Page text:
(3 of 4)
Other recent studies have also shown the power of environment over gene expression. For instance, fruit flies exposed to a drug called geldanamycin show unusual outgrowths on their eyes that can last through at least 13 generations of offspring even though no change in DNA has occurred (and generations 2 through 13 were not directly exposed to the drug). Similarly, according to a paper published last year in the Quarterly Review of Biology by Eva Jablonka (an epigenetic pioneer) and Gal Raz of Tel Aviv University, roundworms fed with a kind of bacteria can feature a small, dumpy appearance and a switched-off green fluorescent protein; the changes last at least 40 generations. (Jablonka and Raz's paper catalogs some 100 forms of epigenetic inheritance.)
Can epigenetic changes be permanent? Possibly, but it's important to remember that epigenetics isn't evolution. It doesn't change DNA. Epigenetic changes represent a biological response to an environmental stressor. That response can be inherited through many generations via epigenetic marks, but if you remove the environmental pressure, the epigenetic marks will eventually fade, and the DNA code will over time begin to revert to its original programming. That's the current thinking, anyway: that only natural selection causes permanent genetic change.
And yet even if epigenetic inheritance doesn't last forever, it can be hugely powerful. In February 2009, the Journal of Neuroscience published a paper showing that even memory a wildly complex biological and psychological process can be improved from one generation to the next via epigenetics. The paper described an experiment with mice led by Larry Feig, a Tufts University biochemist. Feig's team exposed mice with genetic memory problems to an environment rich with toys, exercise and extra attention. These mice showed significant improvement in long-term potentiation (LTP), a form of neural transmission that is key to memory formation. Surprisingly, their offspring also showed LTP improvement, even when the offspring got no extra attention.
All this explains why the scientific community is so nervously excited about epigenetics. In his forthcoming book The Genius in All of Us: Why Everything You've Been Told About Genetics, Talent and IQ Is Wrong, science writer David Shenk says epigenetics is helping usher in a "new paradigm" that "reveals how bankrupt the phrase 'nature versus nurture' really is." He calls epigenetics "perhaps the most important discovery in the science of heredity since the gene."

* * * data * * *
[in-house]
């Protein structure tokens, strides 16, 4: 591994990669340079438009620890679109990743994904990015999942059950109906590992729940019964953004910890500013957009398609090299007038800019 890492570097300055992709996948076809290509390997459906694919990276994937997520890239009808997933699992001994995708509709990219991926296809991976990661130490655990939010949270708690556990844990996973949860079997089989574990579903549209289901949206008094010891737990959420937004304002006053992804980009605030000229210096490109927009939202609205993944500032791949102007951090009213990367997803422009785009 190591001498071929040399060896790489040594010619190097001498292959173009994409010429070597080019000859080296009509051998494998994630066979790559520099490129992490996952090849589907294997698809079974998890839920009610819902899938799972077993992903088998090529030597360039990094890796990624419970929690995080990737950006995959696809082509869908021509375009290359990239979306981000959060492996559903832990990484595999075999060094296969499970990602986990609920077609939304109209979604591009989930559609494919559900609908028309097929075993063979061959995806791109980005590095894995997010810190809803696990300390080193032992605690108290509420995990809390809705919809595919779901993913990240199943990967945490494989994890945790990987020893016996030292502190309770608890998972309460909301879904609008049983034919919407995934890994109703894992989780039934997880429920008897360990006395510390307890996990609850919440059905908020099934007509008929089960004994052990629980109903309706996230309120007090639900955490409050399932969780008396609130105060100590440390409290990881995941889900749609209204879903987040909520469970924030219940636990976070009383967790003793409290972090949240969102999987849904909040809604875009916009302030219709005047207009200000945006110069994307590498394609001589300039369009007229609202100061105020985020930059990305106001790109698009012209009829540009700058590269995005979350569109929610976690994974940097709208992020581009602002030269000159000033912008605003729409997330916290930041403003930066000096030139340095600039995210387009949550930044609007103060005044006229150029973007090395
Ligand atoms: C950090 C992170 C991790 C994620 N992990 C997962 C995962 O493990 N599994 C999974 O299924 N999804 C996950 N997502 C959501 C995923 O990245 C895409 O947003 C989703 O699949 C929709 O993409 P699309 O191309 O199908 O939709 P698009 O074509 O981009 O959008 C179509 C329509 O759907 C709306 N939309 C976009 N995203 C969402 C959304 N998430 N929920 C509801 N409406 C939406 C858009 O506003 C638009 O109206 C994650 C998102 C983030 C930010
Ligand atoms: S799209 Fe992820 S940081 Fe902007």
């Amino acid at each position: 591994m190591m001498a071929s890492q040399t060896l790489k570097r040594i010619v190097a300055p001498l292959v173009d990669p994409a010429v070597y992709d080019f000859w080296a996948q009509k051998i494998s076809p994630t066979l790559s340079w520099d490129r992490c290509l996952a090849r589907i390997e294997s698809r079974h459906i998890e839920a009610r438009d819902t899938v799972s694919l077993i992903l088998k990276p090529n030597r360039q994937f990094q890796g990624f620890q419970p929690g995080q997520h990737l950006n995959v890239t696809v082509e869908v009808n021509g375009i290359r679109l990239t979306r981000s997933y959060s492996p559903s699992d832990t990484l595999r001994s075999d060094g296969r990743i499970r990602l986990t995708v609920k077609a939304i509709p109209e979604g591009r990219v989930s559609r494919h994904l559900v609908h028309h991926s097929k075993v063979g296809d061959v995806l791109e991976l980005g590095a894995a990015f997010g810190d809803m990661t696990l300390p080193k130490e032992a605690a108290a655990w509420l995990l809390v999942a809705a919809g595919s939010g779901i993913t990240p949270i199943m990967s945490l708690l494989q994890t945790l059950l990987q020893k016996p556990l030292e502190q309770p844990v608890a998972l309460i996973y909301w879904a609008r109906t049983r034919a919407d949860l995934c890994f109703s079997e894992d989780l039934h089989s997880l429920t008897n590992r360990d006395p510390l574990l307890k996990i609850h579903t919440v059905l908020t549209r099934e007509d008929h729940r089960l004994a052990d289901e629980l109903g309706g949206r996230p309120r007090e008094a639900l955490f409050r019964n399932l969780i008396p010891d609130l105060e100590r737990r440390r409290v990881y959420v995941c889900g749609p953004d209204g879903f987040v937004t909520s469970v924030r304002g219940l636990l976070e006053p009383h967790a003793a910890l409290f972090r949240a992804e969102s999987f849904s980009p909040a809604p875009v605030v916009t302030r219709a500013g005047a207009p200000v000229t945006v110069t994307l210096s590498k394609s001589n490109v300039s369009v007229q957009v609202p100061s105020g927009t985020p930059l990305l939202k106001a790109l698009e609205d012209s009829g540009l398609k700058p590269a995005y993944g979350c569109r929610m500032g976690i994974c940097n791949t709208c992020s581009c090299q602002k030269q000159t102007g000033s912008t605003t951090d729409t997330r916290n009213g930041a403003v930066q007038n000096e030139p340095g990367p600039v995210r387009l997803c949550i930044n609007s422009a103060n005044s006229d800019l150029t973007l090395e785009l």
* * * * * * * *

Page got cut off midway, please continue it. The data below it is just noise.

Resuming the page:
Geneticists are quietly acknowledging that we may have too easily dismissed an early naturalist who anticipated modern epigenetics and whom Darwinists have long disparaged. Jean-Baptiste Lamarck (1744-1829) argued that evolution could occur within a generation or two. He posited that animals acquired certain traits during their lifetimes because of their environment and choices. The most famous Lamarckian example: giraffes acquired their long necks because their recent ancestors had stretched to reach high, nutrient-rich leaves.
In contrast, Darwin argued that evolution works not through the fire of effort but through cold, impartial selection. By Darwinist thinking, giraffes got their long necks over millennia because genes for long necks had, very slowly, gained advantage. Darwin, who was 84 years younger than Lamarck, was the better scientist, and he won the day. Lamarckian evolution came to be seen as a scientific blunder. Yet epigenetics is now forcing scientists to re-evaluate Lamarck's ideas.
Solving the Overkalix Mystery
By early 2000, it seemed clear to Bygren that the feast and famine years in 19th century Norrbotten had caused some form of epigenetic change in the population. But he wasn't sure how this worked. Then he ran across an obscure 1996 paper by Dr. Marcus Pembrey, a prominent geneticist at University College London.
Published in the Italian journal Acta Geneticae Medicae et Gemellologiae, Pembrey's paper, now considered seminal in epigenetic theory, was contentious at the time; major journals had rejected it. Although he is a committed Darwinist, Pembrey used the paper a review of available epigenetic science to speculate beyond Darwin: What if the environmental pressures and social changes of the industrial age had become so powerful that evolution had begun to demand that our genes respond faster? What if our DNA now had to react not over many generations and millions of years but, as Pembrey wrote, within "a few, or moderate number, of generations"?
This shortened timetable would mean that genes themselves wouldn't have had enough years to change. But, Pembrey reasoned, maybe the epigenetic marks atop DNA would have had time to change. Pembrey wasn't sure how you would test such a grand theory, and he put the idea aside after the Acta paper appeared. But in May 2000, out of the blue, he received an e-mail from Bygren whom he did not know about the Overkalix life-expectancy data. The two struck up a friendship and began discussing how to construct a new experiment that would clarify the Overkalix mystery.
Pembrey and Bygren knew they needed to replicate the Overkalix findings, but of course you can't conduct an experiment in which some kids starve and others overeat. (You also wouldn't want to wait 60 years for the results.) By coincidence, Pembrey had access to another incredible trove of genetic information. He had long been on the board of the Avon Longitudinal Study of Parents and Children (ALSPAC), a unique research project based at the University of Bristol, in England. Founded by Pembrey's friend Jean Golding, an epidemiologist at the university, ALSPAC has followed thousands of young people and their parents since before the kids were born, in 1991 and 1992. For the study, Golding and her staff recruited 14,024 pregnant mothers 70% of all the women in the Bristol area who were pregnant during the 20-month recruitment period.